Study Guide

The Whipping Loud Noise

By Robert Hayden

Loud Noise

This is a very noisy poem, from the woman shouting in the first stanza so loud that the entire neighborhood can hear, to the boy crashing through bushes and plants as he tries to escape the woman's wrath. The noise in this poem works to make the violent scene described seem more chaotic, crazy, and scary. In some ways, the woman is like an angry, frothing predator chasing a boy who is her whimpering, screaming prey. "The Whipping" isn't just some depiction of a mother or baby sitter disciplining a child, but rather a depiction of domestic warfare.

  • Lines 3-4: The woman screams at the boy as she whips him. She probably needs to shout about his "wrongs" so that she can convince herself that he deserves to be whipped.Ā 
  • Line 5: The boy crashes through elephant ears. The crashing here makes the scene chaotic, while the huge leaves symbolize the fact that the whipping is a wild, primitive, chaotic event.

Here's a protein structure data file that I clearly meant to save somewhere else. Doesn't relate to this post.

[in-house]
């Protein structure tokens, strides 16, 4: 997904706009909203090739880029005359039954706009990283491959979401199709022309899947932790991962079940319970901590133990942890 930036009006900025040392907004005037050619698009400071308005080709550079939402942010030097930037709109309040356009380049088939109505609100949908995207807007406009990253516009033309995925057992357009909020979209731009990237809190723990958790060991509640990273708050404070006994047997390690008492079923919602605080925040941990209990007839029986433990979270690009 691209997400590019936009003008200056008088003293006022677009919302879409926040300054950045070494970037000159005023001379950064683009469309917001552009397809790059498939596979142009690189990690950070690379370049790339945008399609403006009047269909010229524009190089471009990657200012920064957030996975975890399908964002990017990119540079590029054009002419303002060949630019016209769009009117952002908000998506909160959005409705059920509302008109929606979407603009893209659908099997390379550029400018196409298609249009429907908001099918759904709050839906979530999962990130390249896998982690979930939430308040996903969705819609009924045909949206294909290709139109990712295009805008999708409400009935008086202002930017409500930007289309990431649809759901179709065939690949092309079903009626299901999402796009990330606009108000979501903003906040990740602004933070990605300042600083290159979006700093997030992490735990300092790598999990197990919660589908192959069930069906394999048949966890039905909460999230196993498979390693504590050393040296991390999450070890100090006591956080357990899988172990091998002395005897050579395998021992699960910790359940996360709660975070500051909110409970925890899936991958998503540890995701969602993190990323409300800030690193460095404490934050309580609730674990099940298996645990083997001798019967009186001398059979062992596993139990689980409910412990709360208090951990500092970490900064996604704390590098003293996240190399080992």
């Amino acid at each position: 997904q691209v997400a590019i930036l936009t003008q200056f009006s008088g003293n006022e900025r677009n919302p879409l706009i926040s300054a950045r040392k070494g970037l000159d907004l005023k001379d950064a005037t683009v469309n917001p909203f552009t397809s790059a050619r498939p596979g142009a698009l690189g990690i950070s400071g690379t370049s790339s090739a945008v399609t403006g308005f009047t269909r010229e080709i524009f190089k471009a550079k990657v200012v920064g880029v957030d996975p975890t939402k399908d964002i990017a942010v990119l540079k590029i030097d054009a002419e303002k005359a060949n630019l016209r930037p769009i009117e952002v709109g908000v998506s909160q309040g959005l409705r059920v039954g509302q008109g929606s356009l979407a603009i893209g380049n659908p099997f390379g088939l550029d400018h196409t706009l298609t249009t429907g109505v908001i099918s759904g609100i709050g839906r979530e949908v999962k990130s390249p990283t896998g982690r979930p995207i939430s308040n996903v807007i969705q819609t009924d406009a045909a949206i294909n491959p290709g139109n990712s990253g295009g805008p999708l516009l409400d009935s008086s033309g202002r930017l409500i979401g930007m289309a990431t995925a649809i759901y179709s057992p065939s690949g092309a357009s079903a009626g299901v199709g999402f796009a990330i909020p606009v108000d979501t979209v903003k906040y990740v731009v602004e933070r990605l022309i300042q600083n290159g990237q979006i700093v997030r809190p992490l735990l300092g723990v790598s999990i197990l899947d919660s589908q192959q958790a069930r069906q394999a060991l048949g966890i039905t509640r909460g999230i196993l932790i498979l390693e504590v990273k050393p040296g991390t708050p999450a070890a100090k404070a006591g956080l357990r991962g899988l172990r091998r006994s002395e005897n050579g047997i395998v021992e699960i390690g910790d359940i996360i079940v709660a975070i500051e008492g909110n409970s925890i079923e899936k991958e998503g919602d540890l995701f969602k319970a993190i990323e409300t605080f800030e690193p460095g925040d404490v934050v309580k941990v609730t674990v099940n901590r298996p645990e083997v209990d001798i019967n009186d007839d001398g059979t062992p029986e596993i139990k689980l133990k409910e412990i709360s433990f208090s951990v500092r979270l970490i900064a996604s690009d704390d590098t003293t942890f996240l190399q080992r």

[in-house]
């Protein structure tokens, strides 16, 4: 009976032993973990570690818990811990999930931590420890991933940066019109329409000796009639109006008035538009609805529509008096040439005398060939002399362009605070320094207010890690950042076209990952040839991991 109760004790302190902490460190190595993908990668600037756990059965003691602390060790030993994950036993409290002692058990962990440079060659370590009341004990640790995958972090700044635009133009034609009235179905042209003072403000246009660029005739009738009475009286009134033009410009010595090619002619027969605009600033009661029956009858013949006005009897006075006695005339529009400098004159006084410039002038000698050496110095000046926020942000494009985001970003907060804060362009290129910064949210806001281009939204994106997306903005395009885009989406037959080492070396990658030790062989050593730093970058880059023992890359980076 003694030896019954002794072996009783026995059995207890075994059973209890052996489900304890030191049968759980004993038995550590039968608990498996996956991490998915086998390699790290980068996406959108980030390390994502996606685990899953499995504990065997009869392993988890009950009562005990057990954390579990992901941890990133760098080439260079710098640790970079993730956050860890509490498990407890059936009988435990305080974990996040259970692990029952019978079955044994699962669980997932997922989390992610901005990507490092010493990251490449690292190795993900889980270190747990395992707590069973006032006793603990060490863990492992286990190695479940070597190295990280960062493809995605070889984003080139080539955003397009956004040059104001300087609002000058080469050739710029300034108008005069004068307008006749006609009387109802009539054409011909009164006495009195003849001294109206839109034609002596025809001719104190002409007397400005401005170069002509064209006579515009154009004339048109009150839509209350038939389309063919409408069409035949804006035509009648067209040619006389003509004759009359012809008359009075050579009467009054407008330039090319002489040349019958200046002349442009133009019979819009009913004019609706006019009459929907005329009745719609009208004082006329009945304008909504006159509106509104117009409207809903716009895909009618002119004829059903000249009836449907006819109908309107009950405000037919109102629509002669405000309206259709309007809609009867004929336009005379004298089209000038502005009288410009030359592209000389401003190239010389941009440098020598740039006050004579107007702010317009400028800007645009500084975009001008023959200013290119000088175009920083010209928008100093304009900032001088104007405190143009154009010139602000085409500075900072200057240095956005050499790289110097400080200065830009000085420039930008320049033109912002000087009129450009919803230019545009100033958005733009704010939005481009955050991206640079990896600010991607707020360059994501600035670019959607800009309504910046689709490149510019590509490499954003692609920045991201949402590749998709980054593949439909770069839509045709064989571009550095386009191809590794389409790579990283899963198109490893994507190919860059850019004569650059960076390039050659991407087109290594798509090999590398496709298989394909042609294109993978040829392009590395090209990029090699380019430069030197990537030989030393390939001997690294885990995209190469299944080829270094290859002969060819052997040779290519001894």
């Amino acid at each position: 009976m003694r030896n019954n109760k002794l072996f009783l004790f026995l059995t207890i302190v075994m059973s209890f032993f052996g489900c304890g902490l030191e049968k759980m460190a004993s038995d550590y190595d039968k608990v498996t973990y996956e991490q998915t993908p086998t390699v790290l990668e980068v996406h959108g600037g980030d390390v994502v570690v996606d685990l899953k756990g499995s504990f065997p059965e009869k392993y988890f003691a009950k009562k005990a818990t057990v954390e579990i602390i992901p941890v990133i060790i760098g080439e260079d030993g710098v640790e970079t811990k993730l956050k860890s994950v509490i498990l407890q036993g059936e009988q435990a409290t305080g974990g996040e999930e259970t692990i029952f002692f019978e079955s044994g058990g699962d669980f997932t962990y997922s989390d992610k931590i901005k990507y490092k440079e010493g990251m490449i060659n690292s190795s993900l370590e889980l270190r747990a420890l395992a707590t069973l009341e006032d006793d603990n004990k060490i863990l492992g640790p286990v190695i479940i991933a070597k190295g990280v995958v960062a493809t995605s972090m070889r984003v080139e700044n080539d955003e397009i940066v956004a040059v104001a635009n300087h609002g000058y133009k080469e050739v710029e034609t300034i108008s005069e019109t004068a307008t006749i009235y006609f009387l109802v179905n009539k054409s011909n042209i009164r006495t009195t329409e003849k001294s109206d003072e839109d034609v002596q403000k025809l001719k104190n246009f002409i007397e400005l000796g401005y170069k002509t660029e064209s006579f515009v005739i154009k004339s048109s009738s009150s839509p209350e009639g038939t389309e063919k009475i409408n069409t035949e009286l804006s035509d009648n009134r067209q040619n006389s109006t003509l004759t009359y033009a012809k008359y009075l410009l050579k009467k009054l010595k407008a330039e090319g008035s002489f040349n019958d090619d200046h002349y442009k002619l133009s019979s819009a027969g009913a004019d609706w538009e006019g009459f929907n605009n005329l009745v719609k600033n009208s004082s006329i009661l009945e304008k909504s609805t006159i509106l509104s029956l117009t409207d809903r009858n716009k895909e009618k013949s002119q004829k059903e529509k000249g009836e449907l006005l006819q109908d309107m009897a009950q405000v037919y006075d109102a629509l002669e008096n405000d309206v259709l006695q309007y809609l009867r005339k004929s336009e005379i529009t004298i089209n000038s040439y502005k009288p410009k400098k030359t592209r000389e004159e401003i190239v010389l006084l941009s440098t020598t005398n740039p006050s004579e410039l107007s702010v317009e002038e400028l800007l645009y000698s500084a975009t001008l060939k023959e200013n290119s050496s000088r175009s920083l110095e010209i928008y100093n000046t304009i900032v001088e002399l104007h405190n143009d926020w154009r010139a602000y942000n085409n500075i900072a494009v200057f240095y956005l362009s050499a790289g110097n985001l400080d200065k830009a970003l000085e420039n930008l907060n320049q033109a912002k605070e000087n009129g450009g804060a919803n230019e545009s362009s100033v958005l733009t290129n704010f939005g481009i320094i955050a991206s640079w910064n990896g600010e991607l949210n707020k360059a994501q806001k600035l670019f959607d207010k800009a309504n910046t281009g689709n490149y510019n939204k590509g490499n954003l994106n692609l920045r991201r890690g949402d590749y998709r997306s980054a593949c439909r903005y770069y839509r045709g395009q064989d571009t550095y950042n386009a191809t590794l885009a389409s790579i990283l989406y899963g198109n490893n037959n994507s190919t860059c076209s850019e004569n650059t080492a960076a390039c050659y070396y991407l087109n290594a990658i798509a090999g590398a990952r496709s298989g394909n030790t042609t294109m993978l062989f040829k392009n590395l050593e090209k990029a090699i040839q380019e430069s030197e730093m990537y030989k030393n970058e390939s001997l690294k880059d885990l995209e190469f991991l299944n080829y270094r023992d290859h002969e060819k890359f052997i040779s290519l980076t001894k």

• Line 9: The boy is circling the woman "shrilly," which means he is shrieking in a high-pitched voice. This little detail makes us pity the boy and makes him seem like some whimpering, screeching animal being pursued by a violent, angry predator.
  • Line 20: Sobbing is a form of loud crying. This line recalls the shouting of the first stanza and also highlights the boy's pain, frustration, and fear.

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